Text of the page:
Christopher Minson has been performing research on human adaptations to environmental extremes, biomarkers of cardiovascular health, and autonomic-vascular regulation for over 20 years at the University of Oregon. He has consistently been funded through the National Institutes of Health, the American Heart Association, and numerous other funding groups.
The overarching goal of his work is to better understand the basic mechanisms of blood pressure and blood flow regulation, and to find novel ways to improve cardiovascular and metabolic health. He has a long-standing interest in the health benefits of environmental exposure including heat therapy as novel approaches for treatment of cardiovascular and metabolic diseases. Particular areas of interest for Dr. Minson include topics related to women’s health and aging. He is also interested in the physiology of athletic performance, and has worked with many professional sports teams, Olympic athletes, collegiate and age-group competitive athletes in the U.S. and around the world.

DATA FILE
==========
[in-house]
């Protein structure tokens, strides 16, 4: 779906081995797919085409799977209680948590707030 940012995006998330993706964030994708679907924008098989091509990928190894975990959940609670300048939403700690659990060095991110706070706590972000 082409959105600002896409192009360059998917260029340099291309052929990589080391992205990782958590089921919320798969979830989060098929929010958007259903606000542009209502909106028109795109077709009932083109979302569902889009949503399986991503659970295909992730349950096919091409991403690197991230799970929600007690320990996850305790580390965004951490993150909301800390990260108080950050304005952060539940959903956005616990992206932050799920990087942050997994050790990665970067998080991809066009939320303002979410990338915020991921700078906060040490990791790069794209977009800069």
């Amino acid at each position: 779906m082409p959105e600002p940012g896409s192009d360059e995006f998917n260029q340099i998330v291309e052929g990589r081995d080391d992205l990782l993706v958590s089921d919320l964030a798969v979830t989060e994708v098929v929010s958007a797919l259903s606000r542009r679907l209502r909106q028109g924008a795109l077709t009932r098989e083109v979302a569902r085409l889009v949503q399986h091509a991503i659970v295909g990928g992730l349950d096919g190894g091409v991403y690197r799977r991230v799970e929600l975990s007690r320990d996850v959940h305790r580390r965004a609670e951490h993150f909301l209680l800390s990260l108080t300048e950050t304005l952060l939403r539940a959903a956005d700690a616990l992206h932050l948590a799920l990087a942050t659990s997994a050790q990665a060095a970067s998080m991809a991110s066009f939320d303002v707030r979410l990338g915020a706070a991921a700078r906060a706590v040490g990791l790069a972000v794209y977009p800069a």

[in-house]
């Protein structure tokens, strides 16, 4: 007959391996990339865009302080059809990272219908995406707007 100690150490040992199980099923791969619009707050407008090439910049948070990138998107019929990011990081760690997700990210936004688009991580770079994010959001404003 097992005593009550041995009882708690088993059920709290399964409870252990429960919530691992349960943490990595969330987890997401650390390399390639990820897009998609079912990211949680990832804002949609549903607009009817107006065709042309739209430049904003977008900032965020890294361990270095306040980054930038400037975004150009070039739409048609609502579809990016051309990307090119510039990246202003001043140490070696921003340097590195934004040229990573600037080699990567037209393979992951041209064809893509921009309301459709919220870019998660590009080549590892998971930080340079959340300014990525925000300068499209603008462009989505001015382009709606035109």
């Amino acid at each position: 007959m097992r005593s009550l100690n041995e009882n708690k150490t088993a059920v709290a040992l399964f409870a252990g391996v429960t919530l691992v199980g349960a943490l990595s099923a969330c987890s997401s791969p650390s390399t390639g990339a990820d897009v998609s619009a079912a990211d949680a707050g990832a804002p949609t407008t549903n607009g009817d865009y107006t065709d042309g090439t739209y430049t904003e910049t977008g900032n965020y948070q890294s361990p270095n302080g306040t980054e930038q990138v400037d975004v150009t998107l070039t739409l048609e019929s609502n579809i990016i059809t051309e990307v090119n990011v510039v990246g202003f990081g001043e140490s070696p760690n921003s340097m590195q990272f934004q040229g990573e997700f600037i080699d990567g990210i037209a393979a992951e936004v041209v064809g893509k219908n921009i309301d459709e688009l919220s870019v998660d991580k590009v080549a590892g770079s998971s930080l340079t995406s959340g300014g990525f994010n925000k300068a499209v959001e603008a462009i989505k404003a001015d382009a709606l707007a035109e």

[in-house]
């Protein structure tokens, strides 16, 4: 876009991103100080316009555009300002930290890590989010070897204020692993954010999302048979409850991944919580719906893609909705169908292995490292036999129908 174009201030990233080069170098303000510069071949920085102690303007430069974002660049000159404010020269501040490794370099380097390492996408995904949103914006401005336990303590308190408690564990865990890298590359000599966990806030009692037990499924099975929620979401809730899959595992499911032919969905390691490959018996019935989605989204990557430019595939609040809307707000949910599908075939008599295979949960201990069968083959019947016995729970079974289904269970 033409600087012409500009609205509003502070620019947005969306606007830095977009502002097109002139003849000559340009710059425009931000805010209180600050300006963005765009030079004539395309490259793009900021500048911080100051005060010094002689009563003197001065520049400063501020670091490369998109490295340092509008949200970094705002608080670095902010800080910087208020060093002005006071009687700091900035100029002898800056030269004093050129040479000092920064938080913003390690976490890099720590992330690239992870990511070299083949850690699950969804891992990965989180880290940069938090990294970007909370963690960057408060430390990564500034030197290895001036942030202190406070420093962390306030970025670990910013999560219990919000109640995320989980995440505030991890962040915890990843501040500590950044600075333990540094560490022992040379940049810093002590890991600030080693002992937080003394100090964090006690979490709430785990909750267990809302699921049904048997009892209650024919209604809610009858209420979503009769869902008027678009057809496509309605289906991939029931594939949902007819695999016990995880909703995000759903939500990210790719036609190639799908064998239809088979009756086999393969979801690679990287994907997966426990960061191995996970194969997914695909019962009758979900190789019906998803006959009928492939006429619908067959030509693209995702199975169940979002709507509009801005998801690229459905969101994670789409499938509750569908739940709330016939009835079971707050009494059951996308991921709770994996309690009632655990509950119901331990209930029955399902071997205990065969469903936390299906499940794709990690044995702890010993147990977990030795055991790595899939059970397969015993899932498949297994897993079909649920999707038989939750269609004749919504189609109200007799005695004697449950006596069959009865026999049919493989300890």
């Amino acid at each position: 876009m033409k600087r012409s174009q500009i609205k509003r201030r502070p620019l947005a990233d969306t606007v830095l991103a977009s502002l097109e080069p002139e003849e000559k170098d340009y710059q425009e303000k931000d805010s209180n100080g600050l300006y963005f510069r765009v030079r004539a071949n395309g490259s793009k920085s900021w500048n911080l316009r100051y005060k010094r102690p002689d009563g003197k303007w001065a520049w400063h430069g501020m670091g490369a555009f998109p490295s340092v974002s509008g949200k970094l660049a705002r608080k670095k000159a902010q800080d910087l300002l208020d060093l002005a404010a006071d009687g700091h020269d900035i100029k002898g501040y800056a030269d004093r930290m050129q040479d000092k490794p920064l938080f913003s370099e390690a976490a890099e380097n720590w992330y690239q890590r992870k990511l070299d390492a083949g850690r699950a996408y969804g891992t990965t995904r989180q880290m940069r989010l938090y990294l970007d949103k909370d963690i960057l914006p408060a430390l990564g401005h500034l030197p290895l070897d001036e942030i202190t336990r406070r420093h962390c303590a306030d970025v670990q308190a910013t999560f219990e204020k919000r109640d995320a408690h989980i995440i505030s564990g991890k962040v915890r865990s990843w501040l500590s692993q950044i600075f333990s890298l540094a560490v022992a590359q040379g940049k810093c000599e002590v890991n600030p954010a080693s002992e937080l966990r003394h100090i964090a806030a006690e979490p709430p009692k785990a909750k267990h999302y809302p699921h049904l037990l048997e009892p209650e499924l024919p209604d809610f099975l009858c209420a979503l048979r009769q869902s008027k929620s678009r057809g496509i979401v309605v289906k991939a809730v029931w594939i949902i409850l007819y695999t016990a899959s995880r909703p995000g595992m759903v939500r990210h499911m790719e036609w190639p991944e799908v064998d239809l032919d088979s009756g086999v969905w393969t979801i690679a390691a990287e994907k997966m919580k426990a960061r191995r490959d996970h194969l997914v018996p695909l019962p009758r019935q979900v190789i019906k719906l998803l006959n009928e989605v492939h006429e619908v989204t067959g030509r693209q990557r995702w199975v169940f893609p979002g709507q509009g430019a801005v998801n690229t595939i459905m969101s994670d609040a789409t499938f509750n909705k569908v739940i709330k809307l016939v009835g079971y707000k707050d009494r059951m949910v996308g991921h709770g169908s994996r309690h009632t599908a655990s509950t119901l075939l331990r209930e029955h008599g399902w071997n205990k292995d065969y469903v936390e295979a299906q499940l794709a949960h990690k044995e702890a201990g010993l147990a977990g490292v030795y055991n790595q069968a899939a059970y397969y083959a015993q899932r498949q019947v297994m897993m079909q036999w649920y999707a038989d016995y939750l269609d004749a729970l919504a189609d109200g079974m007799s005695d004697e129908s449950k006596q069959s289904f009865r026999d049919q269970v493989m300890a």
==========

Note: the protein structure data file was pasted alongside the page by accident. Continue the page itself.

Dr. Minson graduated with a B.S. degree in Psychology from the University of Arizona in 1989. In 1993, he received his Master’s degree in Exercise Science from San Diego State University. He then went to The Pennsylvania State University where he graduated with a Ph.D. in Exercise Science. He subsequently trained as a post-doctoral fellow at the Mayo Clinic in Minnesota in the Department of Anesthesiology. He has received research awards from the American Physiological Society and the American College of Sports Medicine, Mentor Awards from the Medical Research Foundation of Oregon and the University of Oregon, and was a recipient of a University of Oregon Faculty Excellence Award.
Dr. Minson is Director of the Human Cardiovascular Control Lab and Co-Director of the Exercise and Environmental Physiology Labs. He is also a Founder of the Bowerman Sports Science Center, and serves on the Editorial Boards of the Journal of Applied Physiology, Medicine and Science in Sports and Exercise, and Temperatureº.